Anyone can be a victim of

Human Trafficking

Those exploited by traffickers represent people of all races, genders, backgrounds and social and economic statuses. A trafficker can be anyone — a classmate, employer, family friend, acquaintance, a boyfriend/girlfriend, or someone you met online.

According to Polaris, who operates the U.S. National Human Trafficking Hotline, there were 10,359 trafficking situations reported to the Hotline in 2021. In those situations, a total of 16,554 likely victims of trafficking were identified. As shocking as these numbers are, they are likely only a fraction of the actual problem.

Since 2000, traffickers have recruited 55% of all sextrafficking victims online through social media, messaging apps, chat rooms, dating apps, classified ads, or job boards– making the internet the most widely used tool to scout out and groom potential victims into this horrific crime. Additionally, traffickers use the internet to solicit buyers. In 85% of all cases, the internet was the primary form of advertising humans for sale (2020 Human Trafficking Report.)As a whole, the internet remained the top reported recruitment location. To Read more visit

Courtesy of Enough is Enough

Raise Awareness for Missing Children

Courtesy of Montana

Department of Justice


We’re accepting submissions for the National Missing Children’s Poster Contest. Your Montana fifth grader can help us raise awareness of the issue of missing children and have a chance to win a trip to Washington, D.C.

Follow the link for more information on how to participate:…/


Photo Courtesy of Montana Department of Justiec

Inflation, Recession, Labor Markets and a New Wave of In-Migration to

Montana the Focus of the 48th Annual Economic Outlook Seminar   

Submitted by

Shannon Furniss


Inflation, recession, strained labor markets and a new wave of in-migration to Montana are the focus of the 2023 Economic Outlook Seminar, which launches next week and continues through mid-March in nine Montana cities.

Montana’s economy turned in another blistering growth performance in 2022, but the rapid rise of interest rates, the continued pain of raging inflation and falling global commodity prices are shifting the sands beneath the foundation of that strong growth, according to Patrick Barkey, director of the University of Montana Bureau of Business and Economic Research.

One of the first to feel those changes will be the state’s housing industry, Barkey said. Conventional 30-year mortgage rates exceeding 7% have cut the flow of loan applications to a trickle and sent sales of existing homes sharply downward.

“With the winds of economic change all about, the question for Montana increasingly becomes, what kind of recession is in our future? Montana will not escape the slowdown that is now underway,” Barkey said.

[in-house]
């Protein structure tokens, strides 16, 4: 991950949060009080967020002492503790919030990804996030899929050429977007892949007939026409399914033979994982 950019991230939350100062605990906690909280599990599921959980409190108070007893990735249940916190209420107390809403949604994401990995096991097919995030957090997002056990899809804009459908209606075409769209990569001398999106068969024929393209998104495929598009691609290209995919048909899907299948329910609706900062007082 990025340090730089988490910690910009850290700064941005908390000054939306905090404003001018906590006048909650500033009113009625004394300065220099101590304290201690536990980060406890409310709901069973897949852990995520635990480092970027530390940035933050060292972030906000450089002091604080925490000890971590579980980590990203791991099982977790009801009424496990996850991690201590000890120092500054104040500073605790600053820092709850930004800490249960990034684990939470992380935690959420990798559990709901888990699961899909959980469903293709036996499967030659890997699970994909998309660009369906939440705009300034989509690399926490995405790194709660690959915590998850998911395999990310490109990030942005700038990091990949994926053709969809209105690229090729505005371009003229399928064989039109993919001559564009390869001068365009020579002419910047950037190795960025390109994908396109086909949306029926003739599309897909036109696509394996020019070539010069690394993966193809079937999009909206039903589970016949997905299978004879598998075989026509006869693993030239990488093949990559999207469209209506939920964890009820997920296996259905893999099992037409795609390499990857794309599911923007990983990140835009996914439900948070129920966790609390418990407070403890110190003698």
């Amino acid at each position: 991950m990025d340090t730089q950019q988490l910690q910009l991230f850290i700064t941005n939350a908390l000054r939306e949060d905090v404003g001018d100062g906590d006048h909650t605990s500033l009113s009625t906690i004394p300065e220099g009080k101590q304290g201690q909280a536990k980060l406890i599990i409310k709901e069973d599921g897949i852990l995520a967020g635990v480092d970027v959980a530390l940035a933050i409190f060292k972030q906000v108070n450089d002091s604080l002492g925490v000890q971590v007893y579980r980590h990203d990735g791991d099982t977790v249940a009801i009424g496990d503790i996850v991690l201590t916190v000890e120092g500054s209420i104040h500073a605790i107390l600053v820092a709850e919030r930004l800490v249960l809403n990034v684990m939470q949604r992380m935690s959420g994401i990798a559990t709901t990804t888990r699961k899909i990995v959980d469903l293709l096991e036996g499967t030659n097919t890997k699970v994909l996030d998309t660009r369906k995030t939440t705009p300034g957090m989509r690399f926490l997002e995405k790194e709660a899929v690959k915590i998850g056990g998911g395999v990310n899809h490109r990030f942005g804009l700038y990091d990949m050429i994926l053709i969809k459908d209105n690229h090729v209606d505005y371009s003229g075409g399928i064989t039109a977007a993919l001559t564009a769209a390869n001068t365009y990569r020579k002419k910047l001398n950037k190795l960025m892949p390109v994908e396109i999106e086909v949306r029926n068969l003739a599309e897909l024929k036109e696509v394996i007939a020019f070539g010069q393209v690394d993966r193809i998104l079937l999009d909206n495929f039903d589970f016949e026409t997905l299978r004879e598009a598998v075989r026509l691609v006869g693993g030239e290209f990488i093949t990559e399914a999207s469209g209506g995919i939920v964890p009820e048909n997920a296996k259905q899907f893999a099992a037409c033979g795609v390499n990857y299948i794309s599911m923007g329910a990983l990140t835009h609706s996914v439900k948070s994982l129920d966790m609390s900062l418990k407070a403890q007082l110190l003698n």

In addition to an in-depth look at Montana’s economy, the seminar also will feature a keynote presentation by Bryce Ward, economist and founder of ABMJ Consulting, titled “The Future of Montana: What the New Wave of In-Migration Means for the State.”

The COVID-19 pandemic sent plenty of people from congested urban areas around the country to live in places like Montana and other Mountain West states, said Ward, adding that the promise of keeping their jobs in the big city while enjoying the lifestyle of the West has had a powerful appeal.

“The pandemic has changed Montana: more people, different people, more expensive housing,” Ward said. “In economics jargon, the demand for Montana has increased.”

The half-day seminar also will provide expert insights on Montana’s largest industries, including real estate, agriculture, wood products, and health care.

Another Montana’s industry – tourism – has had a noteworthy year. Paramount Network’s “Yellowstone,” the popular TV series filmed in Montana, has sparked the interest of a worldwide audience, bringing an estimated 2.1 million visitors and $730 million in spending to the state in 2021.

“The ‘Yellowstone’ TV show has demonstrated the power of Montana’s American West image to influence people to visit the state,” said Melissa Weddell, the director of UM’s Institute for Tourism and Recreation Research. Weddell will present the tourism outlook at the seminar.


The seminar will be held from 8 a.m. to 1 p.m. in the following cities: 


  • Great Falls – Tuesday, Jan. 24, at the Hilton Garden Inn
  • Helena – Wednesday, Jan. 25, at the Delta Hotels Helena Colonial
  • Missoula – Friday, Jan. 27, at the Hilton Garden Inn
  • Billings – Tuesday, Jan. 31, at the Northern Hotel
  • Bozeman – Wednesday, Feb. 1, at the Commons
  • Butte – Thursday, Feb. 2, at the NorthWestern General Office
  • Kalispell – Tuesday, Feb. 7, at the Hilton Garden Inn
  • Sidney – Tuesday, March 14, at the MSU Richland County Extension Office
  • Miles City – Wednesday, March 15, at the Sleep Inn & Suites


Webcast streaming live from Bozeman is available in addition to in-person options. Continuing Education credits are offered for both the webcast only and in-person options. For more information and access to the online seminars visit or call 406-243-2782.